Researching for this assignment has been a really enlightening journey for me. I’ve honestly never felt closer to my family than after I had multiple interviews with my mom and grandma in preparation to write this paper. Although I didn’t gain much of a cultural perspective through this research process, I do feel like I’ve acquired a new level of respect for my family, especially my maternal ancestral lineage.
First, I learned a little bit about how my family came to live in the Bay Area. My maternal great grandmother, who I was very close with before she passed away in 2014, travelled via covered wagon with her parents and eleven siblings to Walnut Creek, CA, from Missouri when we was only 5-years-old. They were farmers before they moved, and my grandma says that the father had lost his job and the family was all but forced to abandon the farm and go west. That was at the beginning of the Great Depression. My great grandmother grew up to be an incredible person despite this hardship, and when she was a young woman, she went to work as a riveter in the naval ship factory in Richmond during World War II. This conversation inspired my grandma and I to go to the Rosie the Riveter Museum in Richmond together, and we looked at pictures from the years that her mother worked there. It was a really great experience for me.
My grandmother was also able to point to the mysterious ancestor who was supposedly 100 percent Cherokee. She was my grandmother’s great-grandmother, and she was born on a Cherokee reservation, but later moved after marrying into my bloodline. Unfortunately, no one in my family has any record of her name, or what state she was born in, so I haven’t been able to try and find any paper trails that would lead me to her. I think this is the biggest “missing story” in my family. However, it is helpful to know that she lived so many generations ago that her genetics are unlikely to have made it’s way to me and be able to show up on my DNA test, so there is still a chance that she may have been real. I somehow feel very connected to this woman who probably never existed, I’m hoping that more probing from Ancestry.com will be able to help me locate her or any record of her.
On my father’s side, in contrast, I know very little about my family and lineage. I haven’t spoken with my father or anyone on his side of the family in years, so I relied on Ancestry.com to fill in some of the blanks. I spent a lot of time looking at the section all about surnames, because I’m very interested in finding our immigration story. My father has always claimed Irish heritage when I was young, and with a name like Fagan, I believe him. I learned that there was a huge migration of Fagan families of Irish descent during the mid-19th century, just before 1850, which corresponds very closely with the Irish Potato Famine that killed over a million people in less than ten years in Ireland. Generally speaking, Fagans have historically been poor, hard laborers in this country.
While looking at occupational records, I learned that more than a third of Fagan families were farmers before 1925, and many were servants to wealthy families. I read so many lists of passengers coming by ship to Ellis Island and Honolulu from Ireland, and often found that the women with the last name Fagan were almost always listed as “Dom. Ser.” on their immigration records, and after some digging I realized that meant “Domestic Servant.” So I can say for certain that the women in my family have been working very hard for many many generations on either side of my family.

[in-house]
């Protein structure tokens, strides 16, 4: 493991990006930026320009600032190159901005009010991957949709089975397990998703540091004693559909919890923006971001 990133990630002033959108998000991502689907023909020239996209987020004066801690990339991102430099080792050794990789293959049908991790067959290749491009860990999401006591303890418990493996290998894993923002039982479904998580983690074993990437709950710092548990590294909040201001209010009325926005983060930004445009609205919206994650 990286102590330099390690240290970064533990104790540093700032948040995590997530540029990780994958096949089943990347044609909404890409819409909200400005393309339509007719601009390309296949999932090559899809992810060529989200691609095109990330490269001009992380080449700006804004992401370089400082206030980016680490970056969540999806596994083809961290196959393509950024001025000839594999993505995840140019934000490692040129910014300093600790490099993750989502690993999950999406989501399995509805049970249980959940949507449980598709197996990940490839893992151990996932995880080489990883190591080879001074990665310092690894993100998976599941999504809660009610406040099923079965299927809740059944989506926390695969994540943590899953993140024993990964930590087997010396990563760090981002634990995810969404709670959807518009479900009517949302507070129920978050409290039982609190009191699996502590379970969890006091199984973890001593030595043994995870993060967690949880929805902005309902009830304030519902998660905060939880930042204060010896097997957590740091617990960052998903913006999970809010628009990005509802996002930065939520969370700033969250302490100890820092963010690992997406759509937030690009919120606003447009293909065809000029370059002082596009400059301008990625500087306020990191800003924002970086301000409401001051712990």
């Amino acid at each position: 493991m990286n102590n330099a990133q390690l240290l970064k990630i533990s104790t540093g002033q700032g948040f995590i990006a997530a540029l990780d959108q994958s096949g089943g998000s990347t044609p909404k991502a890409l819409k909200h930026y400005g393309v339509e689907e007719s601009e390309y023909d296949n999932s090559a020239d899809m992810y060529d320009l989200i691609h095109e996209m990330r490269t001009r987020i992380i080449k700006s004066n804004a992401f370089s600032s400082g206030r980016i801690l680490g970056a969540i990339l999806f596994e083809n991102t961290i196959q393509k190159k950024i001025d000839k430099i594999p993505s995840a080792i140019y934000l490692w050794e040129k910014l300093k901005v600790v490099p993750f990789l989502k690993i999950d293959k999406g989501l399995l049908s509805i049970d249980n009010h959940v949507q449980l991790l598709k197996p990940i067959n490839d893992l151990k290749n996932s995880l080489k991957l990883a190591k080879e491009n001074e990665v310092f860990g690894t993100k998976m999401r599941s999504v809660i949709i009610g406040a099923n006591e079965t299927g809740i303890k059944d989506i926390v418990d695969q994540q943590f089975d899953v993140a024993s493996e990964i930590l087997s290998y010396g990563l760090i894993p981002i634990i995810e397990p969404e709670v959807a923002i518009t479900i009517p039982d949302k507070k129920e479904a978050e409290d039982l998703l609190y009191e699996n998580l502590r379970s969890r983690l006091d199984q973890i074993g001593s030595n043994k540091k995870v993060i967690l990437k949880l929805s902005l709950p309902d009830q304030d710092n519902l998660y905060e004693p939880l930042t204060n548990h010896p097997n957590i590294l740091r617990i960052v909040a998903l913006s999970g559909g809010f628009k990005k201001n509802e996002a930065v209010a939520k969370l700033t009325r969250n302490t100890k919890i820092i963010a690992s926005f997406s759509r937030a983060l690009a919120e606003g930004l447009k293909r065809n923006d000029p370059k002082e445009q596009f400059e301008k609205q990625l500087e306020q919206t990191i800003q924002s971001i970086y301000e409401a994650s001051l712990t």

When it came to my actual DNA results, I would say that my beliefs about my family were mostly confirmed, with only a couple exceptions. The test found that 51 percent of my lineage comes from Great Britain, which is great to know, but just about the most boring result I could have received. The other 49 percent was made up of different regions in Western Europe, which also wasn’t very surprising. The part that really stuck out was that my Irish heritage was placed in the “Low Confidence” section, and ranked as a mere 3 percent. This contradicts a previous DNA test I took with 23andMe, which said that I was nearly 30 percent Irish. Frankly that’s a pretty wide discrepancy, and I’m curious as to why that might have happened. The test also identified two “possible” genetic communities for me among two groups of North American settlers, which–with more research–may lead me down the path to find my family’s immigration story. The connection is listed as “low confidence,” which means there isn’t immediately enough information to identify the time period that my genetic ancestors would have appeared there, but it’s a starting point, and I’m excited to explore that.
As a journalist, I found this exercise very interesting and enlightening. I absolutely believe in the value of knowing yourself and your own story before you can know or tell someone else’s. I think a project like this, that forces the student to reflect, look inside themselves, and take stock of their identity is really valuable because it reminds us that every single one of us has a history, a people, a unique place in the universe. Often in this line of work as journalists, we can lose sight of that, especially when we are working quickly and perhaps less efficiently to try and meet word counts or story counts while running up against a deadline, and our sources become just another quote or another story, and we forget to give each person the care and personal attention that we ourselves would have appreciated. This research was very humanizing, and reminded me of all the best reasons I want to become a journalist.